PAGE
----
Now all these idiots pay these exorbanent prices to see mediocre shows. I know that Cleveland was just as big as any city when it came to rock. And we were seeing these great acts in small halls. There would be two or three concerts every week. It was crazy.

Nothing will EVER touch that again when it comes to concerts. I would like to commend Michael Belkin and say THANK YOU!!!

1 like, 0 dislikes
Posted by BigJim2489 on 09/23/2017 at 5:15 PM

Re: “Legendary Concert Promoter Mike Belkin on His Life Around Music’s Biggest Names and Making Cleveland Rock

A documentary based on the book - and other material - would be outstanding.

3 likes, 0 dislikes
Posted by LakeErieSeaGulls on 09/20/2017 at 9:59 AM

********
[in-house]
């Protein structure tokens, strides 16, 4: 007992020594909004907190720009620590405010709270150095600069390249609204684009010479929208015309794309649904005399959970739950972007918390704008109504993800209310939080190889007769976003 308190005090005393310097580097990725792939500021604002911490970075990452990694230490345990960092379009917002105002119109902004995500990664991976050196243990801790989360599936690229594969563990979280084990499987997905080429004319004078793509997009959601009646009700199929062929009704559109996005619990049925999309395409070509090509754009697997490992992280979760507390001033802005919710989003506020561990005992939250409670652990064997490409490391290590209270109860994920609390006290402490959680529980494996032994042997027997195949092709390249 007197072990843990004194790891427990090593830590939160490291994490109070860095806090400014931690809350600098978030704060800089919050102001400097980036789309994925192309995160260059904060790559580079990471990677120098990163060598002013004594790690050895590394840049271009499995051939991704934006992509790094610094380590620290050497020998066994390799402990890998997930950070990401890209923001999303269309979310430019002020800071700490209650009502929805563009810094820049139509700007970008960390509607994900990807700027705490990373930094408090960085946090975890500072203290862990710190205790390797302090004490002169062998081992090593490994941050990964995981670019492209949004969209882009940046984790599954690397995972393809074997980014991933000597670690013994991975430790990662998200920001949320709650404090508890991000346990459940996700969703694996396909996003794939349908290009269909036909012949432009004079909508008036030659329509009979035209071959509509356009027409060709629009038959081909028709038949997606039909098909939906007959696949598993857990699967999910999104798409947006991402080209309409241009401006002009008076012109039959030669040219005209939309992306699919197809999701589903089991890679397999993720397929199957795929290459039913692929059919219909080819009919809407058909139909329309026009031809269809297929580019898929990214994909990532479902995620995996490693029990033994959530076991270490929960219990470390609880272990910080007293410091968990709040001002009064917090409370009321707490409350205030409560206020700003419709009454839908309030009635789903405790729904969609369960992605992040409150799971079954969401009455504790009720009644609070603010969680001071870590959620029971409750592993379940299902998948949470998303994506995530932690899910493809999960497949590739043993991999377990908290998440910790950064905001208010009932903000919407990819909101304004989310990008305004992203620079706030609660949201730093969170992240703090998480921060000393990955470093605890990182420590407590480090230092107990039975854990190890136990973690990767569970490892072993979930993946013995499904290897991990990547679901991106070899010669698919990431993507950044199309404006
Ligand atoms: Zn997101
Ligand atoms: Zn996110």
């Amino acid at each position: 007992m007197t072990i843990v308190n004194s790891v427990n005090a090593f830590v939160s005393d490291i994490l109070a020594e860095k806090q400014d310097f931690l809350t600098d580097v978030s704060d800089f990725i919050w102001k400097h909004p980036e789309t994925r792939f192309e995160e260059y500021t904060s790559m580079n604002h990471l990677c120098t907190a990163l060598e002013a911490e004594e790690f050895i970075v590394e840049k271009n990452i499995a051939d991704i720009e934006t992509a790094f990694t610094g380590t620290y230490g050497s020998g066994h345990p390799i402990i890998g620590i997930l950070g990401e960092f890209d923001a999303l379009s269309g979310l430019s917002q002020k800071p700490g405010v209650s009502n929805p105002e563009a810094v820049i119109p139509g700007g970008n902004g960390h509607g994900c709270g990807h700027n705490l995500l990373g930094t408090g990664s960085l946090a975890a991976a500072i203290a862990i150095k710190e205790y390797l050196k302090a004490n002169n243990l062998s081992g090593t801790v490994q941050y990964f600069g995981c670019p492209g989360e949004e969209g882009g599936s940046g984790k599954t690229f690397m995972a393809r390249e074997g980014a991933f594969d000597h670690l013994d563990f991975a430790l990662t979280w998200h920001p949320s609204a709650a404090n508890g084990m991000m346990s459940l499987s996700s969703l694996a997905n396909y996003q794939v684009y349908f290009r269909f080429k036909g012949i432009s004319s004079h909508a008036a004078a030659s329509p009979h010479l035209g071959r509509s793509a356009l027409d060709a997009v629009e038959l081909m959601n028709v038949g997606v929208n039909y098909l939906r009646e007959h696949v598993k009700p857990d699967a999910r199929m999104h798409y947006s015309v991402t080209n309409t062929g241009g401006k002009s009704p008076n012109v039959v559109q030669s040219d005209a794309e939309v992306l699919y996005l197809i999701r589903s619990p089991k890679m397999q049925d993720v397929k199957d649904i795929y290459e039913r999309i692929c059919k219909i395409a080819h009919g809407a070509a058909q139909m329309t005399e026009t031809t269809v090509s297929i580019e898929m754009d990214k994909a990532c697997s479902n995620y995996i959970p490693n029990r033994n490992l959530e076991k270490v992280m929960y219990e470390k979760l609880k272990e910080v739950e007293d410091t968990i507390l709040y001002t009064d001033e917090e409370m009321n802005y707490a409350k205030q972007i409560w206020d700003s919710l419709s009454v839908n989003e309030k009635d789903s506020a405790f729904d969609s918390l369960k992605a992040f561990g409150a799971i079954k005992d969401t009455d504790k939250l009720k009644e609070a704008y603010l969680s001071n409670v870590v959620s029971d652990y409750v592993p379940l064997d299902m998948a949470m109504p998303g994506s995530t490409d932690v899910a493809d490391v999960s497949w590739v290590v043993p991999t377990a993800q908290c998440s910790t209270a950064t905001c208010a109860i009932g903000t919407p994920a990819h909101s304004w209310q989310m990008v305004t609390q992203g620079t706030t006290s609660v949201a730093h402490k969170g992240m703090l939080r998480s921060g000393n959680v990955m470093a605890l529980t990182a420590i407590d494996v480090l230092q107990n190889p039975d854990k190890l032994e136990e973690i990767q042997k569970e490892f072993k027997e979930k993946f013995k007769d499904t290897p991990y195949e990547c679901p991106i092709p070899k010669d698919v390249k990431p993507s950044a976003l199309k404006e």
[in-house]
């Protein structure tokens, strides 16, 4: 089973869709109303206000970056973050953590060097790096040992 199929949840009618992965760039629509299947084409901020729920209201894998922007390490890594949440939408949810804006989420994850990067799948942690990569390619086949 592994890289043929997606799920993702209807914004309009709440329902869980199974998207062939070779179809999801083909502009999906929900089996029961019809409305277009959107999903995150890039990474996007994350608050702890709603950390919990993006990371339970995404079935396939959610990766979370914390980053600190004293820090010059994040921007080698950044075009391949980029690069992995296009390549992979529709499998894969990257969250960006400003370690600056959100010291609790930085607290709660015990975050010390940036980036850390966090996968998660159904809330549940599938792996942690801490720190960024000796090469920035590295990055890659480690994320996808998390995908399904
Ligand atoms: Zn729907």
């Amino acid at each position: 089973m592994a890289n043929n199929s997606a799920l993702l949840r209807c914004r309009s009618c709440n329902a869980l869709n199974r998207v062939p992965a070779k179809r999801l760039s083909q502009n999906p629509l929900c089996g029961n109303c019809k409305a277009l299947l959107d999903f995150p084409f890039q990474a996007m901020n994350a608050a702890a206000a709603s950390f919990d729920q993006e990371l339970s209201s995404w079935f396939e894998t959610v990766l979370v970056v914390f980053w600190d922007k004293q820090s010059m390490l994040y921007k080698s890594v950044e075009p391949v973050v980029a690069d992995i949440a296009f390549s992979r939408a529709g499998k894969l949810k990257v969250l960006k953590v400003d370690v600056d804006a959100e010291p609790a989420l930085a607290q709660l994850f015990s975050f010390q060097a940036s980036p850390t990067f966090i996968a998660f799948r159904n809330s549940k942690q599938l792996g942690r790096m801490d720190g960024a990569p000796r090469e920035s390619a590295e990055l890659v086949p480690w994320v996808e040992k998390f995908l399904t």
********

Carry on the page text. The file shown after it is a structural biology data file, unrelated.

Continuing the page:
Re: “At the All-Star break, a Conversation With Jason Kipnis on the Team's Struggles, His Struggles, and How They Can Get Back to the World Series

I have never been to an MLB ballpark where you could not bring in food. I can't say with certainty that none of them do though. I can recently remember doing it at Wrigley Field, Guaranteed Rate Field, Target Field, Rogers Centre and Camden Yards. I walked into Guaranteed Rate Field holding a Chicago pie. I once literally brought in five 24" pizzas to an Indians game over 5 years ago because I took a group of 25 people to the game. They check to make sure it's just food, but it's definitely allowed in. I brought in some food last night. The one bottle of water per person was added in the past couple of years. It has to be sealed and 20oz or less. Juice boxes have also been allowed for as long as I can remember.

This is directly from the Indians website: